Our Top 5 Bad Spending Habits—And How To Break Them
We all have a few bad spending habits: That morning latte or the latest release from big-name brands like Apple or Nike. And while overspending here and there won’t ruin you, wrong financial moves can have a lasting, frustrating impact.
At a minimum, poor money management can leave you struggling to keep up with your expenses and make it more challenging to reach your financial goals. At worst, bad financial
habits can leave you vulnerable to emergencies like the sudden loss of a job or medical expenses.
The better your everyday spending habits, the faster you can reach your financial goals. Whether saving up for retirement or just building up your “rainy day” fund, recognizing your bad
spending habits can help you make better choices and get back on track.
These are some of the most common spending habits that can hurt you in the long run—and tips to fix them.
Over-indulging in “Retail Therapy”
Sometimes, if you’ve had a bad day, it can be easy to impulse buy something to soothe your stress. Or it could be the opposite: You just got a raise, and you head straight to the mall.
While spending money on things that bring you joy is not inherently wrong, it can be detrimental to your financial health if you let it get out of hand. Suppose you find yourself heading to Amazon every time you’ve had a bad day. In that case, it’s time to dig deeper into your shopping habits and find alternative ways to cope with uncomfortable feelings.
How to Fix It: Stick to a Budget
Creating a budget is an excellent start to building better money habits. Your budget is a plan for spending your money appropriately and a record of how much you spend each month.
As you’re setting up or adjusting your budget, allow yourself an allowance for “fun spending”—clothing, new gadgets, concert tickets, or whatever else brings you joy. Then stick to it.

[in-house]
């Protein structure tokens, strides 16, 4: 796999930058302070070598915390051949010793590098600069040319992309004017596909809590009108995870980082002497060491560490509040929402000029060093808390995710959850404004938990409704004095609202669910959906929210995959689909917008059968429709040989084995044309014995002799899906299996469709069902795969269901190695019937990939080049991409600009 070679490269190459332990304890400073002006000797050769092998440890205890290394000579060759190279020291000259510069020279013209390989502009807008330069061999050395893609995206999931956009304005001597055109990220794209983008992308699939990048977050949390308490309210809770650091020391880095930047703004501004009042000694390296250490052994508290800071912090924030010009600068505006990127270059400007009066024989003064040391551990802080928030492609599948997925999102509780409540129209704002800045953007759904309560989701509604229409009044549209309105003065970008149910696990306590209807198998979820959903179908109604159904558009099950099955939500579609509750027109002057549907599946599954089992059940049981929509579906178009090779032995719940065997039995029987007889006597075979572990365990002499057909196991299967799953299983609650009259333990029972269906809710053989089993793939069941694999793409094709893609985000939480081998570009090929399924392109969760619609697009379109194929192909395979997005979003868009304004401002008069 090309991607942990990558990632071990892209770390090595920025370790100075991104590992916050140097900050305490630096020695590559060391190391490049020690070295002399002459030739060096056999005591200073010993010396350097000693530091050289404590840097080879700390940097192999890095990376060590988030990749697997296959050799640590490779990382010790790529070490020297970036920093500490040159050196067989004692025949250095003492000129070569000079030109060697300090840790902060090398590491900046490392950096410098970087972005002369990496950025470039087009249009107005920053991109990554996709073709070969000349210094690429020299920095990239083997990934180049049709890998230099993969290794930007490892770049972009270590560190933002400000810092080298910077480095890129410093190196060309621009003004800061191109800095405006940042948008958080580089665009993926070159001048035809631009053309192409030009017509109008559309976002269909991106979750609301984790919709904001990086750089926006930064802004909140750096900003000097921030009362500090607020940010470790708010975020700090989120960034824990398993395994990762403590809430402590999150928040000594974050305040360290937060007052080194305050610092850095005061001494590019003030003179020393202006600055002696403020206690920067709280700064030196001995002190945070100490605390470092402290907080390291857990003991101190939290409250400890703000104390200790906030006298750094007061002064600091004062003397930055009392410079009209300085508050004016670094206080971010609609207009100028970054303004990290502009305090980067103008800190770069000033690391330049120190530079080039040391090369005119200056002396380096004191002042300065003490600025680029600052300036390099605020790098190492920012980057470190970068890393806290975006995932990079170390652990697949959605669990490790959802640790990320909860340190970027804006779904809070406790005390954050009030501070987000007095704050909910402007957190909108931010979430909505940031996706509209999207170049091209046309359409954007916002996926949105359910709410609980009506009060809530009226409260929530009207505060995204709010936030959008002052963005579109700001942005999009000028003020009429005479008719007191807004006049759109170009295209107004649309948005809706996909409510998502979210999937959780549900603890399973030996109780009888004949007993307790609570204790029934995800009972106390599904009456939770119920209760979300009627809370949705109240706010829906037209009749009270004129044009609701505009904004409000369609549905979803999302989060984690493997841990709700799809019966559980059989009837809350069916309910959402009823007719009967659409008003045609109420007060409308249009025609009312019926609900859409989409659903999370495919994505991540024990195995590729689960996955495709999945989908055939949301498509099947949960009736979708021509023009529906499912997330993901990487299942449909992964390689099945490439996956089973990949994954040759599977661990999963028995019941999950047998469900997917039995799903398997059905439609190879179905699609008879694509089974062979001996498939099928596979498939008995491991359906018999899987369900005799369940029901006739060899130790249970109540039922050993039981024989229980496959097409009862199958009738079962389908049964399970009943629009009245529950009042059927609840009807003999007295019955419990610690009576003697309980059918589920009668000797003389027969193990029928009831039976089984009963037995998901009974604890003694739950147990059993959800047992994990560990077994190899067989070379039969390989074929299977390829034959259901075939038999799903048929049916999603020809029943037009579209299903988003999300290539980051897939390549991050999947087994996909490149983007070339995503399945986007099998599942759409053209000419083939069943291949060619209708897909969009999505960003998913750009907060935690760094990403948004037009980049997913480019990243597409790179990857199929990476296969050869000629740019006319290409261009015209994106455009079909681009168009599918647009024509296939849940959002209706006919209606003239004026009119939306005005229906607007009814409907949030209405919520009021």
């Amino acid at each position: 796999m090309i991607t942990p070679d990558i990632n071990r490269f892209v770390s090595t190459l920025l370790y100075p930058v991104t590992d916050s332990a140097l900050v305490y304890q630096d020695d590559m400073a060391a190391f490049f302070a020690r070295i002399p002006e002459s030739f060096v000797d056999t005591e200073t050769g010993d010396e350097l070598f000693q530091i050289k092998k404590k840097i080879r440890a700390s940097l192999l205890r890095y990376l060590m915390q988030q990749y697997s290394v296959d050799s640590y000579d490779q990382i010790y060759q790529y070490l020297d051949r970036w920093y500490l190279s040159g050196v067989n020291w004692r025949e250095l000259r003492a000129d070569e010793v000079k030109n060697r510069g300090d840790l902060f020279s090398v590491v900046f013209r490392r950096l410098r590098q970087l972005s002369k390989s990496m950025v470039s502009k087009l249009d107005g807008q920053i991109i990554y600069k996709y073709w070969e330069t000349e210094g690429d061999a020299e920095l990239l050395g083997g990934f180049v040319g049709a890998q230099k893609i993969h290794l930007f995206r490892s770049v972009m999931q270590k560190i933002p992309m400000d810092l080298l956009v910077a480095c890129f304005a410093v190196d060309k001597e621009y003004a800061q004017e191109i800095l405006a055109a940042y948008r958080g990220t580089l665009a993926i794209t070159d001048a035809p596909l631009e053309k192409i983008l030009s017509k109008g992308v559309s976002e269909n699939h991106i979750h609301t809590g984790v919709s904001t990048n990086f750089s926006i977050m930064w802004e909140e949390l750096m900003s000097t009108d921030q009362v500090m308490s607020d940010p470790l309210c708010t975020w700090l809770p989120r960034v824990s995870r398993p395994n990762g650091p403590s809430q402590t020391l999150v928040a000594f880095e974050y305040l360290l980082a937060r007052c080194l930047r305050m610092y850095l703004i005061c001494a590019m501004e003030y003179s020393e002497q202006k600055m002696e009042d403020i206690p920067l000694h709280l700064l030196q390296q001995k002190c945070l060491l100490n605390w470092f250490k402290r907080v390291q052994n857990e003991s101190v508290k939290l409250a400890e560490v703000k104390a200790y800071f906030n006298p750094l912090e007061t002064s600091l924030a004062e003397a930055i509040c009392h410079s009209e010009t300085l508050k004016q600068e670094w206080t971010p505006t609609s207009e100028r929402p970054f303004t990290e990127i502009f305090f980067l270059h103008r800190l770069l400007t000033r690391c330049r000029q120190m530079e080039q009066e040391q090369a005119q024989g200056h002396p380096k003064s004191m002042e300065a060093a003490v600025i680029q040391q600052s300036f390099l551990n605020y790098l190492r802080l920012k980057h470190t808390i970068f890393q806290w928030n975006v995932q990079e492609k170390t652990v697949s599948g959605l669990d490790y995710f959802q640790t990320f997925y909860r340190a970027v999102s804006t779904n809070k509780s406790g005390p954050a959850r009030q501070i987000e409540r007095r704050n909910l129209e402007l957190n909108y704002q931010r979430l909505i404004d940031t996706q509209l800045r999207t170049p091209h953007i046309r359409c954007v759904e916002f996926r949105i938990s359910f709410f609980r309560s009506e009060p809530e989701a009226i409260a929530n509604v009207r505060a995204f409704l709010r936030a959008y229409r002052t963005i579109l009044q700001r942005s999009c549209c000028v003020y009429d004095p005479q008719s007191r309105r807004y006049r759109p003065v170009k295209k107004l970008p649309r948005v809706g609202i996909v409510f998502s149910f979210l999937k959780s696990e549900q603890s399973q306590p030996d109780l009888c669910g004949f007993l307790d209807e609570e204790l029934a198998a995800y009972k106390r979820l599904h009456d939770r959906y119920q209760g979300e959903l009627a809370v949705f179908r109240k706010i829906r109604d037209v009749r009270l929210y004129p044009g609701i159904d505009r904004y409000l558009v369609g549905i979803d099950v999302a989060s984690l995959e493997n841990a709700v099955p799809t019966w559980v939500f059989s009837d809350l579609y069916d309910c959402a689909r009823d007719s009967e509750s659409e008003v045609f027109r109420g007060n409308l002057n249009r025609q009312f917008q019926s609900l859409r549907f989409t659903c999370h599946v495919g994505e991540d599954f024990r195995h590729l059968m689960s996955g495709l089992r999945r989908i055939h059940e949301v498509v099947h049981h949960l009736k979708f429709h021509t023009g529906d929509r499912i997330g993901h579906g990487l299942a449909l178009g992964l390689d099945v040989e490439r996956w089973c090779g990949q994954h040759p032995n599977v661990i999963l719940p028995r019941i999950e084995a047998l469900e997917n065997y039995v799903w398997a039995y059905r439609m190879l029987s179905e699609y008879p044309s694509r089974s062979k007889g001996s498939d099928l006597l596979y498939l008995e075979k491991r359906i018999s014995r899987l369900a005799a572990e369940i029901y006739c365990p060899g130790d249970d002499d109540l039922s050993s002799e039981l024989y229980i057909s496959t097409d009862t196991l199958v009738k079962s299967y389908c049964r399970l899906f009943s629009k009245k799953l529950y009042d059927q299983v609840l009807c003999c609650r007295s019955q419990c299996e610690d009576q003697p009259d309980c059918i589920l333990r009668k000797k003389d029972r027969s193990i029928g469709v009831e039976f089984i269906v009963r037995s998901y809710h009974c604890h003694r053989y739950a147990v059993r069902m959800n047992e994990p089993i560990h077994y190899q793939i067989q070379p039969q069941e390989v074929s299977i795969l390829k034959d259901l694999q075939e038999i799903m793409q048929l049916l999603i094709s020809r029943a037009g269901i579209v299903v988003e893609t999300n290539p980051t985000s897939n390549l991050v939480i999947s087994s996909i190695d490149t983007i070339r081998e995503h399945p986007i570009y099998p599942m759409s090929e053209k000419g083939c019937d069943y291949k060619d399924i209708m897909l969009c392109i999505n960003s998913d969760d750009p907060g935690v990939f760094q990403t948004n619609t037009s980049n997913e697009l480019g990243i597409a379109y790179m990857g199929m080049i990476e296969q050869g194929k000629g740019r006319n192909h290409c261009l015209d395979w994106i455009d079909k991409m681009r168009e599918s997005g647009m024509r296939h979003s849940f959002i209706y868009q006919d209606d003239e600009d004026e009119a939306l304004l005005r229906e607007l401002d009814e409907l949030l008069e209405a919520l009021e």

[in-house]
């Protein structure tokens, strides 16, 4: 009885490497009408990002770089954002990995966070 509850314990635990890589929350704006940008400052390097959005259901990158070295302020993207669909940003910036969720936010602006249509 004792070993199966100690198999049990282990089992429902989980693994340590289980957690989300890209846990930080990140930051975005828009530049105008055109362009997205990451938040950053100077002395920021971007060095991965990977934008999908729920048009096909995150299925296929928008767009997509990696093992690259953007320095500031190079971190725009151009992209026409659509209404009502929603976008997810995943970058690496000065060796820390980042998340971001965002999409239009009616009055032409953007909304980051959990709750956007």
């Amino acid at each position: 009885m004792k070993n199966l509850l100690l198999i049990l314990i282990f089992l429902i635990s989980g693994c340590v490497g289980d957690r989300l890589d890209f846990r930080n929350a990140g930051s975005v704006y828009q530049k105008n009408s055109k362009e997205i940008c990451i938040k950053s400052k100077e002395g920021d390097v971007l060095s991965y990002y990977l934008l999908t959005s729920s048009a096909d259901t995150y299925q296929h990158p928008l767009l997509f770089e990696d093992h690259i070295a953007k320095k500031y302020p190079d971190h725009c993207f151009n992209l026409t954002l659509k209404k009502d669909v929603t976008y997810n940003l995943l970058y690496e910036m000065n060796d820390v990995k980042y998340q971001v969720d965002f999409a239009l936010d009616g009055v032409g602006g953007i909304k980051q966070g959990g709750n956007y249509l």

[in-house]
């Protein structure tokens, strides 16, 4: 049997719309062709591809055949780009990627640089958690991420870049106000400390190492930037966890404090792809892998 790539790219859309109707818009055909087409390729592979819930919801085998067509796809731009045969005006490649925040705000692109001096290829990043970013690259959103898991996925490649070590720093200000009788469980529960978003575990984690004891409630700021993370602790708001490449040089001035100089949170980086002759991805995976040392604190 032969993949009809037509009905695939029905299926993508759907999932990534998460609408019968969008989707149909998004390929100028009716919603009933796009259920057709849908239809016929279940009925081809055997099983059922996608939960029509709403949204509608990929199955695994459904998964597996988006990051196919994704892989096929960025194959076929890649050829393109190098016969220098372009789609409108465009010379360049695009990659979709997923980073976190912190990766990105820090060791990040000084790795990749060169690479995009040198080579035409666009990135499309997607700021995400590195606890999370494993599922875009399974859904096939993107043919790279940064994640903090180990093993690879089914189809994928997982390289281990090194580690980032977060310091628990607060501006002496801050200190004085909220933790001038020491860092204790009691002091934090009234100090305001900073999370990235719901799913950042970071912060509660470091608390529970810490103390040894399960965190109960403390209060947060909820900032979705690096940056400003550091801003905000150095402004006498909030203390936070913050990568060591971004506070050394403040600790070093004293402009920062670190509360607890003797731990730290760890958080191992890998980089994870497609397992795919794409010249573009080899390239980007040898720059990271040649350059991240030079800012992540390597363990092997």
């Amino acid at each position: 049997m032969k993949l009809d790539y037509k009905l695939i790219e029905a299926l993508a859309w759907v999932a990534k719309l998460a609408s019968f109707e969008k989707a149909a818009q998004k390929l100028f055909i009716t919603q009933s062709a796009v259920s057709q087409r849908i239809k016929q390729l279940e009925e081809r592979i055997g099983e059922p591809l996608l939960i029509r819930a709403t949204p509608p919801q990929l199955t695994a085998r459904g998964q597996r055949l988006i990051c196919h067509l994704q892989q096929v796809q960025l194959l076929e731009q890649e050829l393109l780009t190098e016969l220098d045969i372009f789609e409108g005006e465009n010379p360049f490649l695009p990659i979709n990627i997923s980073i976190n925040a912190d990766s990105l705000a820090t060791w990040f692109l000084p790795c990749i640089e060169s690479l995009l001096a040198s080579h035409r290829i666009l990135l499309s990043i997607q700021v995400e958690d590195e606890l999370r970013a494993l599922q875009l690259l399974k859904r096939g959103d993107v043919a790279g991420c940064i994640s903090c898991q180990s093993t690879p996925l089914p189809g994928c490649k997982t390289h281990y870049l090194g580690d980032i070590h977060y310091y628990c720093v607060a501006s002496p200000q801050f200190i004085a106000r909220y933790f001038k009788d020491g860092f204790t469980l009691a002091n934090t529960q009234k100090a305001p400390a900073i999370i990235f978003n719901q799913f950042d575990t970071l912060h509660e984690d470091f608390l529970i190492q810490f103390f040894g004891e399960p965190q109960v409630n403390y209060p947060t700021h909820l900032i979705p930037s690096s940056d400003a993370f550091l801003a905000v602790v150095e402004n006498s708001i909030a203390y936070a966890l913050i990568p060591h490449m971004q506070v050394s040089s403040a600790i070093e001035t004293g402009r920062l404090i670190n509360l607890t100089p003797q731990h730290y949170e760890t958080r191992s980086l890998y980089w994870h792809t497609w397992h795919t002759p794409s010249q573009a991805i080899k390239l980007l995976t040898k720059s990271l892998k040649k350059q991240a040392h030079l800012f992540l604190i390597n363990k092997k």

Using Credit Cards for the Points
Rewards credit cards can be helpful at times, depending on your lifestyle. But they can also come with a higher annual percentage rate or an annual fee, which may make them more expensive to use.
How to Fix It: Research the Right Credit Card For You
Using a credit card responsibly is a great way to develop a healthy credit score (which can help you with other financial goals down the line). And if you’re a person who likes to pay off their credit card each month (which we highly encourage, see below) then using a rewards card can be a tool to earn cash back or save money through rewards redemptions. So choose a credit card that makes the most sense with your lifestyle and has as low of an APR as possible. For example, if you’re a business person regularly traveling by air, signing up for a rewards card with your preferred airline makes good sense. But if you only travel once a year, you may want to consider whether the APR or the reward points are worth it.
Relying on Lines of Credit
Credit cards and other “buy now, pay later” schemes can get you into financial trouble if you aren’t careful. Credit card debt can be one of the most expensive bad money habits—and if you’re frequently living above your means, it can be a tough habit to break.
The problem is the interest that accumulates when you don’t pay off your credit card balance on time. The more you put off the payment (or only pay the minimum amount required), the higher the interest becomes. Soon, what you owe has doubled or tripled, putting you deeper and deeper into debt.
How to Fix It: Prioritize Paying Off Your Credit Card Bill